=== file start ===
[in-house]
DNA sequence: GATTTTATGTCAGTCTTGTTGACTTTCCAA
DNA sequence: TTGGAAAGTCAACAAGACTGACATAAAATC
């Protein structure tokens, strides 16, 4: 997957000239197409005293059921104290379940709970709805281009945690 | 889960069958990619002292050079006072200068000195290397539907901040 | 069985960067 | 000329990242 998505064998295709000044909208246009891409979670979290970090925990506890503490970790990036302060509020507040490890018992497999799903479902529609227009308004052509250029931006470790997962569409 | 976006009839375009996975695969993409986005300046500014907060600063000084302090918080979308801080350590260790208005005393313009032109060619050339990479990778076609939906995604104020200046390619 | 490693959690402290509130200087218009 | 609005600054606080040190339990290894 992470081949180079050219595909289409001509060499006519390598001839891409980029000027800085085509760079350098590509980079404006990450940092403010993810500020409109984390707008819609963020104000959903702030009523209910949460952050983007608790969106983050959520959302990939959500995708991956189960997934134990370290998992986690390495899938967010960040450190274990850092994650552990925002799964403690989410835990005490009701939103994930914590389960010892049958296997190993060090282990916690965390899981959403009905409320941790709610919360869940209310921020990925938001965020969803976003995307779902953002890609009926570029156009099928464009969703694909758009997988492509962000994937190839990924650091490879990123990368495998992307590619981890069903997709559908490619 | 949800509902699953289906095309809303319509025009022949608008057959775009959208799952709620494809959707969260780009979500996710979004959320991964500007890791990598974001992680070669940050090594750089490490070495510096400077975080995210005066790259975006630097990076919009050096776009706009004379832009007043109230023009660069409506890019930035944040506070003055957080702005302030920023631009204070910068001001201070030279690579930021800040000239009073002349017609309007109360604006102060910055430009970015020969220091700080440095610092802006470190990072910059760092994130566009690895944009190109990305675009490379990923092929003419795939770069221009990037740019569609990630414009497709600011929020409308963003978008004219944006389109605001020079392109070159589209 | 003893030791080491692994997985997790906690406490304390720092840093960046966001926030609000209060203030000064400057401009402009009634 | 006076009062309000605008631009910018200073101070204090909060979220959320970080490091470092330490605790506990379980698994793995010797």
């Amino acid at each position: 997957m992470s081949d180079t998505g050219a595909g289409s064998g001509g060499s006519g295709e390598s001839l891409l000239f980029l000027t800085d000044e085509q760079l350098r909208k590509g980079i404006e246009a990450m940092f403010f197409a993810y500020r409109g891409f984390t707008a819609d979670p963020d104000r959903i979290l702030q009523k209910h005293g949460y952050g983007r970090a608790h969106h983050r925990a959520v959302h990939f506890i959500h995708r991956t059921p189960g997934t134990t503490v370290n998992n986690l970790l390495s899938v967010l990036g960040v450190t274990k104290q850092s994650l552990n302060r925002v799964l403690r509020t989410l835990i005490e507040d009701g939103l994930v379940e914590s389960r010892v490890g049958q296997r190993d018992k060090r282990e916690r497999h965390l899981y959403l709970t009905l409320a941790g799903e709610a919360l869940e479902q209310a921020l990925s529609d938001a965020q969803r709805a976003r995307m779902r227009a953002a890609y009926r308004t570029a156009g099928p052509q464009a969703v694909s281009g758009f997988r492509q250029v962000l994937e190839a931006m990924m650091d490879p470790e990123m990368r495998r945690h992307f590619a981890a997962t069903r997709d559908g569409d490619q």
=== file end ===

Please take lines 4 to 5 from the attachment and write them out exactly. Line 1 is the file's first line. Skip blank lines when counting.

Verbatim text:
């Protein structure tokens, strides 16, 4: 997957000239197409005293059921104290379940709970709805281009945690 | 889960069958990619002292050079006072200068000195290397539907901040 | 069985960067 | 000329990242 998505064998295709000044909208246009891409979670979290970090925990506890503490970790990036302060509020507040490890018992497999799903479902529609227009308004052509250029931006470790997962569409 | 976006009839375009996975695969993409986005300046500014907060600063000084302090918080979308801080350590260790208005005393313009032109060619050339990479990778076609939906995604104020200046390619 | 490693959690402290509130200087218009 | 609005600054606080040190339990290894 992470081949180079050219595909289409001509060499006519390598001839891409980029000027800085085509760079350098590509980079404006990450940092403010993810500020409109984390707008819609963020104000959903702030009523209910949460952050983007608790969106983050959520959302990939959500995708991956189960997934134990370290998992986690390495899938967010960040450190274990850092994650552990925002799964403690989410835990005490009701939103994930914590389960010892049958296997190993060090282990916690965390899981959403009905409320941790709610919360869940209310921020990925938001965020969803976003995307779902953002890609009926570029156009099928464009969703694909758009997988492509962000994937190839990924650091490879990123990368495998992307590619981890069903997709559908490619 | 949800509902699953289906095309809303319509025009022949608008057959775009959208799952709620494809959707969260780009979500996710979004959320991964500007890791990598974001992680070669940050090594750089490490070495510096400077975080995210005066790259975006630097990076919009050096776009706009004379832009007043109230023009660069409506890019930035944040506070003055957080702005302030920023631009204070910068001001201070030279690579930021800040000239009073002349017609309007109360604006102060910055430009970015020969220091700080440095610092802006470190990072910059760092994130566009690895944009190109990305675009490379990923092929003419795939770069221009990037740019569609990630414009497709600011929020409308963003978008004219944006389109605001020079392109070159589209 | 003893030791080491692994997985997790906690406490304390720092840093960046966001926030609000209060203030000064400057401009402009009634 | 006076009062309000605008631009910018200073101070204090909060979220959320970080490091470092330490605790506990379980698994793995010797």
């Amino acid at each position: 997957m992470s081949d180079t998505g050219a595909g289409s064998g001509g060499s006519g295709e390598s001839l891409l000239f980029l000027t800085d000044e085509q760079l350098r909208k590509g980079i404006e246009a990450m940092f403010f197409a993810y500020r409109g891409f984390t707008a819609d979670p963020d104000r959903i979290l702030q009523k209910h005293g949460y952050g983007r970090a608790h969106h983050r925990a959520v959302h990939f506890i959500h995708r991956t059921p189960g997934t134990t503490v370290n998992n986690l970790l390495s899938v967010l990036g960040v450190t274990k104290q850092s994650l552990n302060r925002v799964l403690r509020t989410l835990i005490e507040d009701g939103l994930v379940e914590s389960r010892v490890g049958q296997r190993d018992k060090r282990e916690r497999h965390l899981y959403l709970t009905l409320a941790g799903e709610a919360l869940e479902q209310a921020l990925s529609d938001a965020q969803r709805a976003r995307m779902r227009a953002a890609y009926r308004t570029a156009g099928p052509q464009a969703v694909s281009g758009f997988r492509q250029v962000l994937e190839a931006m990924m650091d490879p470790e990123m990368r495998r945690h992307f590619a981890a997962t069903r997709d559908g569409d490619q």